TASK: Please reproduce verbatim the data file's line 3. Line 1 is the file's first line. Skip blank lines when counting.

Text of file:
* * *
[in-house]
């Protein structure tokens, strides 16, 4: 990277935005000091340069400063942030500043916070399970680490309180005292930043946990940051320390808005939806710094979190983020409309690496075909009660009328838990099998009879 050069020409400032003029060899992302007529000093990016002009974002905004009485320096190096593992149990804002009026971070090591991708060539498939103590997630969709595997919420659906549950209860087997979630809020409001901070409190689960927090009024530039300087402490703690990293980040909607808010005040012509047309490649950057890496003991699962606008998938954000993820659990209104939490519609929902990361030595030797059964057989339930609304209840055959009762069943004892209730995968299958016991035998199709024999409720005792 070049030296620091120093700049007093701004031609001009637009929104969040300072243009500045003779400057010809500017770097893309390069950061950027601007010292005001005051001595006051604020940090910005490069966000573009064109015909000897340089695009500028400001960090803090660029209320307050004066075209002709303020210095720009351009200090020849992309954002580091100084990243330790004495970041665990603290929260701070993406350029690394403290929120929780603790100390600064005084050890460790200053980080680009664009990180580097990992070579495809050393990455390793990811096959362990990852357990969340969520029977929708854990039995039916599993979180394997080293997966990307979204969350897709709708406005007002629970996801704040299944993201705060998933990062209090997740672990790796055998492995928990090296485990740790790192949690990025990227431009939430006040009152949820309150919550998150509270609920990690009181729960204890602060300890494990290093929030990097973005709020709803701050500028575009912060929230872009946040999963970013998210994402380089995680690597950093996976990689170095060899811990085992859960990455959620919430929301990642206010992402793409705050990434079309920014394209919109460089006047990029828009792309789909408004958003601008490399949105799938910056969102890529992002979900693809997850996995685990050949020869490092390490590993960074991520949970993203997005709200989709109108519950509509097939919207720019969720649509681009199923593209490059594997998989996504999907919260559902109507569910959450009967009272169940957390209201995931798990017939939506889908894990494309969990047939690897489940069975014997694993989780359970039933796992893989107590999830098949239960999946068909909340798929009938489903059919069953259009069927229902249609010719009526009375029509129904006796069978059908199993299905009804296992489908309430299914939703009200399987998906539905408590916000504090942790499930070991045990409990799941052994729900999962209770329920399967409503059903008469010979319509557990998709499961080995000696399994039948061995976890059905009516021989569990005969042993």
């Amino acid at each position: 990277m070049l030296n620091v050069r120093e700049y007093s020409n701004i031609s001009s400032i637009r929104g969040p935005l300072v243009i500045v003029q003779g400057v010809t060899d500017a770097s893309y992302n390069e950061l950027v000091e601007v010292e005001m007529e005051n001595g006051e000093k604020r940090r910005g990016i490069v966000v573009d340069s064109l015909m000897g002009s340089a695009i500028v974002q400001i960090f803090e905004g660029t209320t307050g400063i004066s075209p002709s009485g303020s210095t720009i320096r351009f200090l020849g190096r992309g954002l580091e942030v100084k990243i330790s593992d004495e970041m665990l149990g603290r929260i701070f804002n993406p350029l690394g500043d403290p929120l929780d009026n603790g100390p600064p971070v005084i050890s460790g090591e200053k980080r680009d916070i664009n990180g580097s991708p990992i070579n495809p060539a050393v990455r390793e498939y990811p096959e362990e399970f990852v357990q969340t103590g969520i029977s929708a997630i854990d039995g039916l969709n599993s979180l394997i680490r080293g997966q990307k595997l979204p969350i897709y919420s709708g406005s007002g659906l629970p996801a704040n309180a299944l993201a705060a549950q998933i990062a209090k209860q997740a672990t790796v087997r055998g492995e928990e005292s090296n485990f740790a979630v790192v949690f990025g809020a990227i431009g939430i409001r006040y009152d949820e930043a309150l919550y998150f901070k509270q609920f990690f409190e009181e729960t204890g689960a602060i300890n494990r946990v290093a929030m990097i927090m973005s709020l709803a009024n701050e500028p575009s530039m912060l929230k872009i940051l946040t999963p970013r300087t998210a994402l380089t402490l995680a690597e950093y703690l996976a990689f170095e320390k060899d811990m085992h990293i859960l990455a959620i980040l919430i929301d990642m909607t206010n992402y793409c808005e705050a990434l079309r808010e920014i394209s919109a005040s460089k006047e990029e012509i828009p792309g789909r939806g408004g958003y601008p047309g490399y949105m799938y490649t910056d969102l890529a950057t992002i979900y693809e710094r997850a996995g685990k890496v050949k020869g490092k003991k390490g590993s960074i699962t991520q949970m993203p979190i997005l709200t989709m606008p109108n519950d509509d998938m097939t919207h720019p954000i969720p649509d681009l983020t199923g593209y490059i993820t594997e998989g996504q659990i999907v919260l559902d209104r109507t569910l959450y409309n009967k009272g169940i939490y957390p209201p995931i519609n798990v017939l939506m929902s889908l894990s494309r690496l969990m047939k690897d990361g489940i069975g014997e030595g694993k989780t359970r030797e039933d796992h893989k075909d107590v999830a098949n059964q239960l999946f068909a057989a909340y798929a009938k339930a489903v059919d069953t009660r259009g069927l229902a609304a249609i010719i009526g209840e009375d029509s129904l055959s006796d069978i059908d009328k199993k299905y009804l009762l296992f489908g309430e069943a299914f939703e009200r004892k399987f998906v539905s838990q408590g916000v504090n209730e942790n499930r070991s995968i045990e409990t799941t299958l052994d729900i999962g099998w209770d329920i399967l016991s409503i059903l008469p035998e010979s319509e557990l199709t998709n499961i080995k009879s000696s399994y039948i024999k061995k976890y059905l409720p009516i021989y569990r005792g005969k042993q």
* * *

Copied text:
């Amino acid at each position: 990277m070049l030296n620091v050069r120093e700049y007093s020409n701004i031609s001009s400032i637009r929104g969040p935005l300072v243009i500045v003029q003779g400057v010809t060899d500017a770097s893309y992302n390069e950061l950027v000091e601007v010292e005001m007529e005051n001595g006051e000093k604020r940090r910005g990016i490069v966000v573009d340069s064109l015909m000897g002009s340089a695009i500028v974002q400001i960090f803090e905004g660029t209320t307050g400063i004066s075209p002709s009485g303020s210095t720009i320096r351009f200090l020849g190096r992309g954002l580091e942030v100084k990243i330790s593992d004495e970041m665990l149990g603290r929260i701070f804002n993406p350029l690394g500043d403290p929120l929780d009026n603790g100390p600064p971070v005084i050890s460790g090591e200053k980080r680009d916070i664009n990180g580097s991708p990992i070579n495809p060539a050393v990455r390793e498939y990811p096959e362990e399970f990852v357990q969340t103590g969520i029977s929708a997630i854990d039995g039916l969709n599993s979180l394997i680490r080293g997966q990307k595997l979204p969350i897709y919420s709708g406005s007002g659906l629970p996801a704040n309180a299944l993201a705060a549950q998933i990062a209090k209860q997740a672990t790796v087997r055998g492995e928990e005292s090296n485990f740790a979630v790192v949690f990025g809020a990227i431009g939430i409001r006040y009152d949820e930043a309150l919550y998150f901070k509270q609920f990690f409190e009181e729960t204890g689960a602060i300890n494990r946990v290093a929030m990097i927090m973005s709020l709803a009024n701050e500028p575009s530039m912060l929230k872009i940051l946040t999963p970013r300087t998210a994402l380089t402490l995680a690597e950093y703690l996976a990689f170095e320390k060899d811990m085992h990293i859960l990455a959620i980040l919430i929301d990642m909607t206010n992402y793409c808005e705050a990434l079309r808010e920014i394209s919109a005040s460089k006047e990029e012509i828009p792309g789909r939806g408004g958003y601008p047309g490399y949105m799938y490649t910056d969102l890529a950057t992002i979900y693809e710094r997850a996995g685990k890496v050949k020869g490092k003991k390490g590993s960074i699962t991520q949970m993203p979190i997005l709200t989709m606008p109108n519950d509509d998938m097939t919207h720019p954000i969720p649509d681009l983020t199923g593209y490059i993820t594997e998989g996504q659990i999907v919260l559902d209104r109507t569910l959450y409309n009967k009272g169940i939490y957390p209201p995931i519609n798990v017939l939506m929902s889908l894990s494309r690496l969990m047939k690897d990361g489940i069975g014997e030595g694993k989780t359970r030797e039933d796992h893989k075909d107590v999830a098949n059964q239960l999946f068909a057989a909340y798929a009938k339930a489903v059919d069953t009660r259009g069927l229902a609304a249609i010719i009526g209840e009375d029509s129904l055959s006796d069978i059908d009328k199993k299905y009804l009762l296992f489908g309430e069943a299914f939703e009200r004892k399987f998906v539905s838990q408590g916000v504090n209730e942790n499930r070991s995968i045990e409990t799941t299958l052994d729900i999962g099998w209770d329920i399967l016991s409503i059903l008469p035998e010979s319509e557990l199709t998709n499961i080995k009879s000696s399994y039948i024999k061995k976890y059905l409720p009516i021989y569990r005792g005969k042993q």